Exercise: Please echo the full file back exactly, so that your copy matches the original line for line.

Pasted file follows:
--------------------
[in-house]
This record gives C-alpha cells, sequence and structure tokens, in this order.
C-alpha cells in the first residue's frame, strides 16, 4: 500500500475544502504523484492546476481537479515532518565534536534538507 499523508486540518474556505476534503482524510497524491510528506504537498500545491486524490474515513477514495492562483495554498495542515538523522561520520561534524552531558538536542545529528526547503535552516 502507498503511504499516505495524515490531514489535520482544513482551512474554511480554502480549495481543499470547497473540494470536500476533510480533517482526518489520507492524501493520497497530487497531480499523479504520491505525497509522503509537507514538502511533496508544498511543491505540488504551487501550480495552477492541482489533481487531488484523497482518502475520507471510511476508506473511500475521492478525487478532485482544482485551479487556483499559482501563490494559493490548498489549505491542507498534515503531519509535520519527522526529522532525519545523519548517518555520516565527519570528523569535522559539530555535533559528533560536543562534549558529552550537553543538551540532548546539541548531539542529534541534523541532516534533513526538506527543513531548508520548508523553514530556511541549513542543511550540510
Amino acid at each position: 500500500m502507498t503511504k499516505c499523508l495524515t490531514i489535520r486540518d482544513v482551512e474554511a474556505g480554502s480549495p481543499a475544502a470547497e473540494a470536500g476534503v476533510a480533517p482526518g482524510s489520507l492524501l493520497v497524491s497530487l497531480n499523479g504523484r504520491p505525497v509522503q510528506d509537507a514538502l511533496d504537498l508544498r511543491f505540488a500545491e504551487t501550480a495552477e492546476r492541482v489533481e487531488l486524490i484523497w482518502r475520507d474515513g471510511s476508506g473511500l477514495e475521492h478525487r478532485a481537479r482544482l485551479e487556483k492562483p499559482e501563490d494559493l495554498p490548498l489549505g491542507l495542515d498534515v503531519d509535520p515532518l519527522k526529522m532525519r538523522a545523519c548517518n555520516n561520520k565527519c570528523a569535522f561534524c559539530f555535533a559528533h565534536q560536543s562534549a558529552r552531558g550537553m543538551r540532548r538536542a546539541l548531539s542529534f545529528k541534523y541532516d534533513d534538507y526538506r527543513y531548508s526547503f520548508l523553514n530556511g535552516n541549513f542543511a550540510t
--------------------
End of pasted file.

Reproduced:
[in-house]
This record gives C-alpha cells, sequence and structure tokens, in this order.
C-alpha cells in the first residue's frame, strides 16, 4: 500500500475544502504523484492546476481537479515532518565534536534538507 499523508486540518474556505476534503482524510497524491510528506504537498500545491486524490474515513477514495492562483495554498495542515538523522561520520561534524552531558538536542545529528526547503535552516 502507498503511504499516505495524515490531514489535520482544513482551512474554511480554502480549495481543499470547497473540494470536500476533510480533517482526518489520507492524501493520497497530487497531480499523479504520491505525497509522503509537507514538502511533496508544498511543491505540488504551487501550480495552477492541482489533481487531488484523497482518502475520507471510511476508506473511500475521492478525487478532485482544482485551479487556483499559482501563490494559493490548498489549505491542507498534515503531519509535520519527522526529522532525519545523519548517518555520516565527519570528523569535522559539530555535533559528533560536543562534549558529552550537553543538551540532548546539541548531539542529534541534523541532516534533513526538506527543513531548508520548508523553514530556511541549513542543511550540510
Amino acid at each position: 500500500m502507498t503511504k499516505c499523508l495524515t490531514i489535520r486540518d482544513v482551512e474554511a474556505g480554502s480549495p481543499a475544502a470547497e473540494a470536500g476534503v476533510a480533517p482526518g482524510s489520507l492524501l493520497v497524491s497530487l497531480n499523479g504523484r504520491p505525497v509522503q510528506d509537507a514538502l511533496d504537498l508544498r511543491f505540488a500545491e504551487t501550480a495552477e492546476r492541482v489533481e487531488l486524490i484523497w482518502r475520507d474515513g471510511s476508506g473511500l477514495e475521492h478525487r478532485a481537479r482544482l485551479e487556483k492562483p499559482e501563490d494559493l495554498p490548498l489549505g491542507l495542515d498534515v503531519d509535520p515532518l519527522k526529522m532525519r538523522a545523519c548517518n555520516n561520520k565527519c570528523a569535522f561534524c559539530f555535533a559528533h565534536q560536543s562534549a558529552r552531558g550537553m543538551r540532548r538536542a546539541l548531539s542529534f545529528k541534523y541532516d534533513d534538507y526538506r527543513y531548508s526547503f520548508l523553514n530556511g535552516n541549513f542543511a550540510t